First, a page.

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Considering the Value of an SPI-to-LIN Bridge in Cars

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Opening new horizons in automotive LIN master solutions with a new step in ECU integration and design.

Local Interconnect Network (LIN) automotive bus systems are mainly placed in the body domain and we experience a constantly increasing number of nodes in the car. This article introduces the concept of a Serial Peripheral Interface (SPI)-to-Multiple-LIN bridge that will significantly change the way how LIN automotive bus systems will be connected to the microcontroller of the electronic control units (ECU) in the car.

The SPI-to-LIN-bridge concept allows the host microcontroller unit (MCU) to be fully tailored to the application performance requirements. Besides significantly reducing the bill of materials (BOM) and board space consumption, this concept also greatly enhances the flexibility and scalability of multi LIN master channel architectures.

We conclude with an example of a multi-channel LIN master application with SPI-to-LIN bridge, based on NXP’s SJA1124. The SJA1124 is a LIN transceiver incorporating four LIN master channels, each with an integrated master controller and master termination. By integrating the master termination along with the master controller, bill-of-material (BOM) and board space are clearly reduced.

Introduction

More and more applications have multiple LIN master channels. Moreover, the number of LIN channels per application is also increasing, whereas the available space for these applications is typically shrinking.

In this paper, SPI-to-LIN bridge-based solutions for multi-channel LIN applications are described. It explains how board space and BOM are reduced and how the scalability and flexibility of the application architecture and MCU variety are enhanced.

MCU limitations

On-chip LIN features

There is a wide range of integrated MCU features supporting LIN applications, varying from a simple UART to a full-featured LIN controller. The number of integrated LIN channels also ranges from a few to many, but typically depends on the MCU performance platform.

Pin count

For each LIN channel, at least two pins are required, which are the pins TXD and RXD. In addition, one or more mode control pins might be necessary to switch the LIN transceiver mode from low power mode to normal mode and vice versa.

Thus, for applications with multiple LIN master channels, the number of necessary pins accumulates with at least a factor of two. For instance, for 8 LIN channels 16+ pins are required. The example in Figure 1 illustrates the necessary MCU pin count for two quad LIN transceivers, connected in the traditional way with pairs of TXD and RXD per LIN Channel.

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18 MCU pins for 8 LIN master channels.

If the MCU pin count is already critical, the high number of pins required for multiple LIN master channels might force the selection of the next higher and more expensive MCU family variant with more pins, if available – what is not always the case. This leads to a significant increase in the BOM and, herewith, costs.

Number of on-chip UART/LIN controllers

As part of the on-chip peripherals, the available number of integrated UART/LIN controllers depends typically on the performance class of the MCU family, i.e. the higher the performance class, the more LIN channels are integrated. The choice of a high-end/high pin count MCU (bigger footprint) might be necessary, although the higher MCU performance is not needed from an application perspective.

Furthermore, the higher the required number of integrated UART/LIN controllers, the smaller the range of available MCU families. Worst case, no MCU variant with sufficient UART/LIN controllers is available within the preferred MCU family. Potentially, even a changeover to a new MCU architecture might be unavoidable. This basically means that the number of LIN channels is driving the MCU choice, instead of the required performance.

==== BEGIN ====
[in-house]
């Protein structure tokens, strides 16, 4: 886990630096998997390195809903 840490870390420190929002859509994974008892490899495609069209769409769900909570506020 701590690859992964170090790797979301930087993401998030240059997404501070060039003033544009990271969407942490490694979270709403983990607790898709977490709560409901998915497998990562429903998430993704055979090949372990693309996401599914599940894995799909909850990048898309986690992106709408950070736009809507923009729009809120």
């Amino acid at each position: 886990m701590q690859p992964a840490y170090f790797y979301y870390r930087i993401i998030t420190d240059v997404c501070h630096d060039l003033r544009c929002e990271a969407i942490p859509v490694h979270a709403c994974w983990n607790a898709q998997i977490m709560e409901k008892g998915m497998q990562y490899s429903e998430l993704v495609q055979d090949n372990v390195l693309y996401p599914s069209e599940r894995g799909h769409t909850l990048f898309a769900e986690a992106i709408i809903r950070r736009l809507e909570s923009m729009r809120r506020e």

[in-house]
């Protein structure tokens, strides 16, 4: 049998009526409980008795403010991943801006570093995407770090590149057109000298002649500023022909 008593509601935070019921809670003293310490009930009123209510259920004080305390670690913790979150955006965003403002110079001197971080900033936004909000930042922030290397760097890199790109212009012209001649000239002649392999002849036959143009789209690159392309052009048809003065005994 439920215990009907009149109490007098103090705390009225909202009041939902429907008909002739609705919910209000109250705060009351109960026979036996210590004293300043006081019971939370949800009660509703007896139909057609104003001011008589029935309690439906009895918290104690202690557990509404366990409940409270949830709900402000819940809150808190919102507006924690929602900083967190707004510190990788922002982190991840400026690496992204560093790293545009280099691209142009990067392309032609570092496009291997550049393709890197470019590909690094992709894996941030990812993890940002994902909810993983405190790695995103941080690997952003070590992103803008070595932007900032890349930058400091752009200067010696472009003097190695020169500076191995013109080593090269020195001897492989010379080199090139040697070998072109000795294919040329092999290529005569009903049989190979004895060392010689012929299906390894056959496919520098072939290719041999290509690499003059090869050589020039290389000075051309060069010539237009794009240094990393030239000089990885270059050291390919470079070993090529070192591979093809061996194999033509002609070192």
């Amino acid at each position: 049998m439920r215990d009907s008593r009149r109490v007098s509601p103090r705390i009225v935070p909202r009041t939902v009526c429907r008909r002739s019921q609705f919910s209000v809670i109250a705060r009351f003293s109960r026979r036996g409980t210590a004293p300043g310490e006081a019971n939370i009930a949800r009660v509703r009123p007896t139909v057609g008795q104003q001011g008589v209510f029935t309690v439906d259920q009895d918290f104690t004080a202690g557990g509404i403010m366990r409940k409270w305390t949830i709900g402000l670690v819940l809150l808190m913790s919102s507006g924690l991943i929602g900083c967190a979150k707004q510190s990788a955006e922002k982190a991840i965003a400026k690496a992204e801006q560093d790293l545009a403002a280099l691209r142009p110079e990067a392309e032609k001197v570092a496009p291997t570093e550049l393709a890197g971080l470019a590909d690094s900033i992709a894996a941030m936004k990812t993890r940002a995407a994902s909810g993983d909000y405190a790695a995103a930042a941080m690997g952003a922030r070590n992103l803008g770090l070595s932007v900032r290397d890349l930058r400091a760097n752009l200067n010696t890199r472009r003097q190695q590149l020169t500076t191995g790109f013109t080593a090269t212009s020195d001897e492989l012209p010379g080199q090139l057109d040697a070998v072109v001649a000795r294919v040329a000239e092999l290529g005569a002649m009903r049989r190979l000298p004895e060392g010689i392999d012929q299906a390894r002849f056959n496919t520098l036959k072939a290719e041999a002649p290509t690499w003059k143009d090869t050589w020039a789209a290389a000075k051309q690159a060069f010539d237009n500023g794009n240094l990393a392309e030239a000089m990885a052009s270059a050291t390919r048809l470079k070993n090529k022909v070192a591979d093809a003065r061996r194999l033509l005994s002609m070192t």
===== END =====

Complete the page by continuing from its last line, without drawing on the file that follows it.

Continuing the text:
Flexibility and scalability through SPI interface

What if the LIN controller would move into the LIN transceiver? With the integration of a LIN controller into a LIN transceiver device, the TXD and RXD signals between MCU and LIN transceiver are eliminated. Instead, a standard MCU interface for peripherals can be used, such as the Serial Peripheral Interface (SPI).

Such a LIN device, with on one side an SPI and on the other side a LIN bus interface, is called an ‘SPI-to-LIN bridge’.

MCU selection decoupled from LIN channel count

Moving the LIN controller from the MCU into the LIN transceiver decouples the MCU selection from the number of LIN channels. The number of UART/LIN controllers integrated into the MCU is not a relevant/limiting factor anymore. In fact, no integrated UART/LIN controller is needed at all. To accomplish LIN communication, the MCU just needs to feature a standard SPI function.

As an SPI-to-LIN bridge decouples the MCU selection from the LIN channel count, the required MCU performance becomes the primary selection criterion, rather than the number of LIN communication channels that need to be handled. Thus, this widens significantly the range of suitable and available MCUs.

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8 MCU pins for 8 LIN master channels based on SPI-to-QuadLIN bridge

With SPI, the required number of MCU interface pins becomes almost independent from the number of LIN channels. This pays off the most for higher numbers of LIN channels. For instance, an SPI-to-LIN bridge with four integrated LIN channels would require 1 additional MCU chip select pin for scaling up from four to eight LIN master channels. Figure 2 illustrates an MCU pin count example with two SPI-to-QuadLIN bridges.

Depending on the computational footprint of the application, this opens up the use of smaller, mainstream low-pin-count MCUs.

Furthermore, an SPI-to-LIN bridge enables upgrading of legacy applications with additional LIN channels, despite the applied MCU does not provide the extra required UART/LIN controllers.

Hardware independent LIN software driver

Due to the LIN controller moving out of the MCU, the AUTOSAR LIN Driver becomes independent from the MCU hardware. Like the AUTOSAR LIN Transceiver Driver, the LIN Driver depends now on the SPI-to-LIN bridge implementation only, using the standard SPI hardware of an MCU. For this reason, the LIN Driver of an SPI-to-LIN bridge becomes part of the AUTOSAR Communication Hardware Abstraction.